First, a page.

The power of ecosystems

It used to be that I judged a new social tool, service or application purely on intrinsic qualities such as functionality, usability, design or utility. In an increasingly competitive social media landscape, where even niches are getting crowded, what is it that makes one tool stand out above the others?

Ecosystem. Plain and simple. What kind of API does the tool provide? How vibrant is the developer community? What other tools and services are building up around it?

Twitter, for example, has a really vibrant ecosystem, full of tools that allow you to post pictures, track compressed links, analyse statistics, manage your accounts, send Tweets longer than 140 characters. The ecosystem is so vibrant that a service devoted just to cataloguing it has sprung up:

Wordpress is another tool with a fabulous ecosystem, not just in terms of plug-ins and themes, but also in terms of developers. I’ve never had a problem finding WP developers to help me out when I need a hand wrangling the finer points of WP admin.

The Delicious ecosystem, on the other hand, appears to be moribund. The Firefox add-on that I used to rely on, Delicious Complete, is now defunct (does not function in FF3) and I can’t find an alternative that allows me to manage multiple accounts. There are a handful of dedicated add-ons for Firefox, but beyond that the wider developer community is either invisible or just doesn’t exist. New tools, like Instapaper, that could tie in with Delicious don’t. That’s a real shame because Delicious is one of my favourite tools, but it simply isn’t that easy to embed it in my working processes.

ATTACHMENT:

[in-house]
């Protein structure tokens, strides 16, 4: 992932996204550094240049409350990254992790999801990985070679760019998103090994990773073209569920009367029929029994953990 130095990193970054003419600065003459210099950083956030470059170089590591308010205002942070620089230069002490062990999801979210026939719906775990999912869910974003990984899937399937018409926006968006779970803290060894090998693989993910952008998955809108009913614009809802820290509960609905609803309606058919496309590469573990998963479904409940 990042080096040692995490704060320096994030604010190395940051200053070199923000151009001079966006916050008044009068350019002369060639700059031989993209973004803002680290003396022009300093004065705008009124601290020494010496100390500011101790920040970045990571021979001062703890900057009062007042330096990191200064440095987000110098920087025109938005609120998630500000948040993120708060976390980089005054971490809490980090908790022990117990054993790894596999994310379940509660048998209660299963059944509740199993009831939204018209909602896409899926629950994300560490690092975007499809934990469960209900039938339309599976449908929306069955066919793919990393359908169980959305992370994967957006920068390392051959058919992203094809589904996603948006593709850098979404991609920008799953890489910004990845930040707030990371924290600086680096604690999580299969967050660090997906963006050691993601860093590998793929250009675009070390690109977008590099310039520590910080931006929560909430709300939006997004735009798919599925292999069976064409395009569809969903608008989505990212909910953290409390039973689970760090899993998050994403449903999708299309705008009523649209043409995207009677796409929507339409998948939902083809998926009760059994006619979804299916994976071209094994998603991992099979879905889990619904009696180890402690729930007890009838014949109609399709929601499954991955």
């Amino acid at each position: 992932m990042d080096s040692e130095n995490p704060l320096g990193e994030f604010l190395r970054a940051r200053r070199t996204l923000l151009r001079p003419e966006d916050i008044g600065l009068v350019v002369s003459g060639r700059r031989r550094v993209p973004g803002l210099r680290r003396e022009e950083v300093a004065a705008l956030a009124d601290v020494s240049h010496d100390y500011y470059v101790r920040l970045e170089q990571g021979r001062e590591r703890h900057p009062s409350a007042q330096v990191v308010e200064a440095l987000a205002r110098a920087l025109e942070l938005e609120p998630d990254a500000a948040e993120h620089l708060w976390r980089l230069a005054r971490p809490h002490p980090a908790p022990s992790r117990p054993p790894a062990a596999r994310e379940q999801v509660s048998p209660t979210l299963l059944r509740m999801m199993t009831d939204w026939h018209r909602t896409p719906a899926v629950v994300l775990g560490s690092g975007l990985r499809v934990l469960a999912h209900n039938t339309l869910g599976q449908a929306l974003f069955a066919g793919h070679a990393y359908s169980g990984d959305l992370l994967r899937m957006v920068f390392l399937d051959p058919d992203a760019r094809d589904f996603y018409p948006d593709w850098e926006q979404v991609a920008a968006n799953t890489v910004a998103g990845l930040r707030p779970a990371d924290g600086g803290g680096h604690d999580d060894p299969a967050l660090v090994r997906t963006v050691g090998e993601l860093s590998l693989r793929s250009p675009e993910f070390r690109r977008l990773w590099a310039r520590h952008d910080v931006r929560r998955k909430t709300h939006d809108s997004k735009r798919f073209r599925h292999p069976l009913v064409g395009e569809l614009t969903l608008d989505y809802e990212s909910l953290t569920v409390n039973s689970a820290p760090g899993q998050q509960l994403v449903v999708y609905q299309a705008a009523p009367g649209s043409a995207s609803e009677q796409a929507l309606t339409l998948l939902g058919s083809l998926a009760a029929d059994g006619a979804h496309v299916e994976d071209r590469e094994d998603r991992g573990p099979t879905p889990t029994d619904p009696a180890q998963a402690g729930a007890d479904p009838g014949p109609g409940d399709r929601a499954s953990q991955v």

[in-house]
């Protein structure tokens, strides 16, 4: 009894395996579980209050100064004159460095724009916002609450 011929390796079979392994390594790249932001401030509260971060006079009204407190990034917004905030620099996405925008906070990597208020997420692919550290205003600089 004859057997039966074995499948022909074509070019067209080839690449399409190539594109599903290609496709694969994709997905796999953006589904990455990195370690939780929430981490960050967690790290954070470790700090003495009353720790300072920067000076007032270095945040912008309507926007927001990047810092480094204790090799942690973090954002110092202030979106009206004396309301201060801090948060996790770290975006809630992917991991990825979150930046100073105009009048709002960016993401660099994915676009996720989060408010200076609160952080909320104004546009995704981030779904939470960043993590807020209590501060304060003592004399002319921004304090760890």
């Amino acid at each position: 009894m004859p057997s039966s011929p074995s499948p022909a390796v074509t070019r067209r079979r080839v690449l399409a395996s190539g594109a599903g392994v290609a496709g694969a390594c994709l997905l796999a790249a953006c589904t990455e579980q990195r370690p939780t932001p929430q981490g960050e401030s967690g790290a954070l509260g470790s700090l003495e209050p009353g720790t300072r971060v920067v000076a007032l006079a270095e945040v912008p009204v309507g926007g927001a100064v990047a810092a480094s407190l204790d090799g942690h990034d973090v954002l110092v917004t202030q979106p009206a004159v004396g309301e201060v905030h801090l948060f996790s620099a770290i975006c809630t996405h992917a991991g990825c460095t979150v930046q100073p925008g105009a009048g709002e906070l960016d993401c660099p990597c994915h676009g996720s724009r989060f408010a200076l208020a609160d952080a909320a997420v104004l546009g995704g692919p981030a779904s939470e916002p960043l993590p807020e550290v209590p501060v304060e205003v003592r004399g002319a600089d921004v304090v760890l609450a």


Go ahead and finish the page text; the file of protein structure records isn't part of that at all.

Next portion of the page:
I know that there may be some very good reasons why some tools have better ecosystems than others, but as I’m not a developer and have never looked at the barriers to entry for working with these different tools, I can’t speak to that side of the debate.

But ecosystem is very important to users not just in deciding which tools to use, but whether to be loyal. The cost of switching from Twitter or WordPress to a competitor is quite high. It’s not just a matter of swapping one service for another, but of having to start again with the community, whether that’s moving your own social network over or finding new people to worth with on the new platform. The cost of moving from Delicious, however, would be relatively low. If someone offered a better service with better tools and even a small ecosystem that showed promise, I wouldn’t hesitate to migrate my data.